Are you “burned out“? If so, you probably understand the definition of this phrase quite well. But just for fun, let’s take a look at how that term is defined, and where it originated. As far as definitions go, a burnout is a:
You are no doubt familiar with that second definition as it relates to being burned out. It clearly expresses the dangerous repercussions of overwork or stress, when it leads to total collapse or incapacitation of the mind and/or body.
However, that first definition is important to note as well. When you suffer from burnout, you have run out of fuel. You have no energy. You are totally “used up”. When a fire runs out of oxygen and combustible material, it dies. When an engine of any kind has no more fuel, it stops working. These were the types of scenarios that lead American psychologist Dr. Herbert Freudenberger to coin the term “burnout” in the 1970s.
He noticed nurses, doctors and other health care providers working endlessly to help others. Many of them often sacrificed their own health, mental and physical, to help their patients enjoy a better standard of living. These caring individuals were so laser focused on creating positive change in the lives of others that they ignored their own needs. This led to chronic exhaustion, listlessness, and an in capability to cope with normal, everyday situations. These people were literally “burned out”.
These days the term burnout can refer to anyone. It is not just health care providers that can totally overwork themselves to the point of absolute exhaustion. The problem is that psychological and medical authorities have not come up with a concrete definition that gives us a word-by-word description of burnout. This lack of agreement nationally and globally on exactly what constitutes a burned out individual means that we don’t understand exactly how common this debilitating situation is.
Suffice to say that burnout can be considered as different than mere stress. Suffer enough chronic stress without being treated properly, and you could end up burned out. What is the difference between burnout and stress? Let’s take a look in this complete guide to burnout
Did you know that some stress is actually good for you? Seriously, you would literally not be able to survive some situations if your body did not know how to respond to stress. If your entire life is sunshine and roses, and you never experience negative emotions or situations of any kind, you would be totally unprepared for your first encounter with stress. There is no doubt that chronic stress can be harmful. It can actually damage your immune system, leading to a heightened chance of falling prey to disease, sickness and illness.
On the other hand, there are good types of stress as well. Firdaus Dhabhar, PhD, is an Associate Professor of Psychiatry and Behavioral Sciences at the Stanford Center on Stress and Health. He reminds us that short-term stress is actually beneficial when it is not recurring or chronic. When you encounter stress for just a few minutes or even an hour, your fight or flight response is triggered.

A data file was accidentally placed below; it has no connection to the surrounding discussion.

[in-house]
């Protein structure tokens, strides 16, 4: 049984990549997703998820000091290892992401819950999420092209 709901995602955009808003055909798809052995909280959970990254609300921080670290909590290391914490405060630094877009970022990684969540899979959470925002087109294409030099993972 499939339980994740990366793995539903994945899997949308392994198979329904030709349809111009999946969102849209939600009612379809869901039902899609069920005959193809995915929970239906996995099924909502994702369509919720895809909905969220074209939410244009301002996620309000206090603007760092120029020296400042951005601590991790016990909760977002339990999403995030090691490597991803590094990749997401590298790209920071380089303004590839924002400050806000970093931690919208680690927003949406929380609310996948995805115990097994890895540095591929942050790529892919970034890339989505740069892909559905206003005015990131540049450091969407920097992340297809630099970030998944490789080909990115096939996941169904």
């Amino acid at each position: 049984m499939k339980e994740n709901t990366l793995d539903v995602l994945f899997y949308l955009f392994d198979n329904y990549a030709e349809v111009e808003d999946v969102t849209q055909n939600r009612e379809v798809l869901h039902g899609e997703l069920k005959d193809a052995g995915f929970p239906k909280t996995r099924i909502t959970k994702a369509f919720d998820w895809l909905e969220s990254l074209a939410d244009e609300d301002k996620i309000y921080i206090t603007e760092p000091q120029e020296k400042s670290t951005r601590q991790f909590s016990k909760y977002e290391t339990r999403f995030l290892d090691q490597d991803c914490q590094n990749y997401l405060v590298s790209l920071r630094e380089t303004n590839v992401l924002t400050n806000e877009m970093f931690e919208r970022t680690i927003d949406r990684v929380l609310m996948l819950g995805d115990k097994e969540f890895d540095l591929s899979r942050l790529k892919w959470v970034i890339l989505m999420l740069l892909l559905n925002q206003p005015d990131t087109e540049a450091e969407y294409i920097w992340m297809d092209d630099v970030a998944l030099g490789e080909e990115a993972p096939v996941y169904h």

When this happens, the hormonal and chemical calls to action in your body are positive. You are highly alert and aware. All your senses come alive. Your brain function improves substantially. You have detected stress of some kind, so your immune system immediately responds. There are studies which show that this type of short-term stress can instantly improve your body’s natural defence system, and help you ward off disease and infection.
Now imagine that situation over the long term. Your senses are hyper-alert for days, weeks and months, instead of just a few minutes or hours at a time. There are no significant rest periods between your stressful states. This is when stress leads to burnout.
Short-term, acute periods of stress are normal and actually benefit your body and your mind. They teach you how to deal with future stress, and trigger your survival instincts. Without this type of short-term stress, a hungry lion would never benefit from the boost of physical and mental energy required to chase down an antelope.
That same antelope would alternately never have a chance of escape if stress didn’t trigger the appropriate response. On the other hand, once your systems can no longer deal with stress because it is a constant presence in your life, your body and mind give out.
This certainly doesn’t mean you should seek out stressful situations. The typical human encounters several short-term stress-triggers every day. You are running late for work. You didn’t receive a return phone call you have been expecting. You get a letter in the mail that does not deliver good news. Speaking of news, media outlets online, in print and on television make sure that you have plenty to be stressed out about. Don’t actively seek stress if you are generally stress-free. You will experience short-term stress soon enough
You just learned, possibly for the first time, that short-term periods of stress are beneficial. As long as you have sufficient periods of no stress between your short-term stress triggers, your body and mind benefit. Continual, ever-present stress leads to burnout. Unfortunately, many burned-out individuals never recover completely from the situation. That is why it is so important to constantly monitor your environment and relationships, so you can avoid burnout altogether.
Studies on brain chemistry show that burnout can cause long-lasting neurological problems. Your brain controls everything you do. Your brain is crucial for normal bodily function and is the core of what allows you to exist. A normally functioning brain is so important to human survival, that a lack of brainwave activity is one of the requirements for a declaration of death.
Burnout can cause negative changes in your brain chemistry that, if left untreated, can do lifelong damage.